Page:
With the release of the Marine Corps Doctrinal Publication-8, Information in June 2022, the U.S. Marine Corps recognized information as an important component of warfighting. Now, the service is working on a new document that translates the concept into practical application.
Lt. Gen. Matthew Glavy, USMC’s deputy commandant for information, said the service is now drafting the Marine Corps Warfighting Publication-8, which will serve as a follow-up to MCDP-8.
During GovCon Wire’s Second Annual Navy: IT Transformation Forum, Glavy said the new document will be “the practical application of what we did with MCDP-8, and it’s going to be centered around this idea of combined arms and how information has now got to be critical to what’s already in the Marine Corps DNA.”
Click here to watch Glavy’s full remarks on-demand now.
Although MCDP-8 is relatively new, the Marine Corps has been working to incorporate information as a warfighting component for the past several years. Lt. Gen. Glavy’s post, the deputy commandant for information, was created six years ago as the Marine Corps “stepped foot into information as a warfighting function,” Glavy said.
Glavy explained that the Marine Expeditionary Forces, or MEF, put together information groups that “took all the enabling capabilities — the intelligence functions, the communications functions, the psychological operations functions, the defensive cyberspace operations — and we put it under a single commander that now, on behalf of the MEF commander, can maneuver as required in a multi spectrum way to generate outcomes.”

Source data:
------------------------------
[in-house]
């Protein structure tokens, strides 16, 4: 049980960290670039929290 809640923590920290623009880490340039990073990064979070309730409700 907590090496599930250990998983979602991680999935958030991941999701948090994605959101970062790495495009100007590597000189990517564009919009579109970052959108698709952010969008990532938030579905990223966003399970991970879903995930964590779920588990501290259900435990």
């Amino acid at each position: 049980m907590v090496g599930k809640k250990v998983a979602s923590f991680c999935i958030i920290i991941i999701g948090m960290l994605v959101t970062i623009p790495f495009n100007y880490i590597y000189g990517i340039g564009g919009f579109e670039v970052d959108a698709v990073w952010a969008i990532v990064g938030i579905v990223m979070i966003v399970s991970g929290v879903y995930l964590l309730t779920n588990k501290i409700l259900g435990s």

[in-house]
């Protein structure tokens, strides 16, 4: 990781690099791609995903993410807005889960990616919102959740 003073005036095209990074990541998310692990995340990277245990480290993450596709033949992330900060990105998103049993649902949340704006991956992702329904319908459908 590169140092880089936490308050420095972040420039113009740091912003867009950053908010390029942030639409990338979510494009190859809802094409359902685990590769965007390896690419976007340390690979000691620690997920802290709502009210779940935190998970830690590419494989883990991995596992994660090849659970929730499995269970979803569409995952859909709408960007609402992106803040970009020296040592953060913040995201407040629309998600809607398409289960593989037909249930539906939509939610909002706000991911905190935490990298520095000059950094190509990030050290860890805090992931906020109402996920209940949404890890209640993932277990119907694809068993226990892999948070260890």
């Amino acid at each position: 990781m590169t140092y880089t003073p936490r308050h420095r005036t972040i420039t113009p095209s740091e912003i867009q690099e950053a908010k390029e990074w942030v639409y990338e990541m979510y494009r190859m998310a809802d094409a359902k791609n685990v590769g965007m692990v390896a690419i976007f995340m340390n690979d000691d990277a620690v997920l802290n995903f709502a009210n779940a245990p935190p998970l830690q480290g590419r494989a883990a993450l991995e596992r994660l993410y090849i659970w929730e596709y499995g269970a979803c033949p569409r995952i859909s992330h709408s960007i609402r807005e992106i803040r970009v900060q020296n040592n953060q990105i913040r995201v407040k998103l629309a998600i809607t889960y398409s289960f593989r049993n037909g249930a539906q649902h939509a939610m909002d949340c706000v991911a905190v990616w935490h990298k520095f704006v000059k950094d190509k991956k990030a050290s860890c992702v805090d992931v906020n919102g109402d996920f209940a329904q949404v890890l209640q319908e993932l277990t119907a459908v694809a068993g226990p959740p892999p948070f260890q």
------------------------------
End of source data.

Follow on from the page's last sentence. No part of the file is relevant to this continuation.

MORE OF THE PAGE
Of his role, he said, “It’s really a reflection of what the Marine Corps thinks we need to do from organize, train and equip, to policy generation, to capabilities development — and trying to make sure there was a deputy commandant that was accountable, responsible to the commandant on behalf of those key enabling capabilities.”
Glavy also said that Marine Corps leaders have made “how to operate in an information environment” a key aspect of the service’s Force Design 2030, which outlines what will be required to fight and win in conflicts of the future.
These changes occurring within the Marine Corps are reflective of the larger pivot in U.S. defense priorities from counterterrorism to peer and near-peer competition. “We have a pacing threat and we’re in this peer competition that could lead to a crisis and conflict that through integrated deterrence, we want to avoid,” Glavy said.
While Glavy acknowledged that the new information-focused warfighting publication is an important step forward in preparing for a peer competition or conflict, he also recognized that the Marine Corps is just beginning, and that integrating information as a warfighting component will be a continuous effort.
“We’re writing this document as we speak,” he said, “but probably the day it’s published is the day it becomes obsolete, because it’s just continuous how fast technology is moving.”
To learn more about how the U.S. military is using information and information technology as warfighting tools, join GovCon Wire’s Second Annual Defense and Intelligence: IT Modernization Forum on Oct. 26. Click here to register.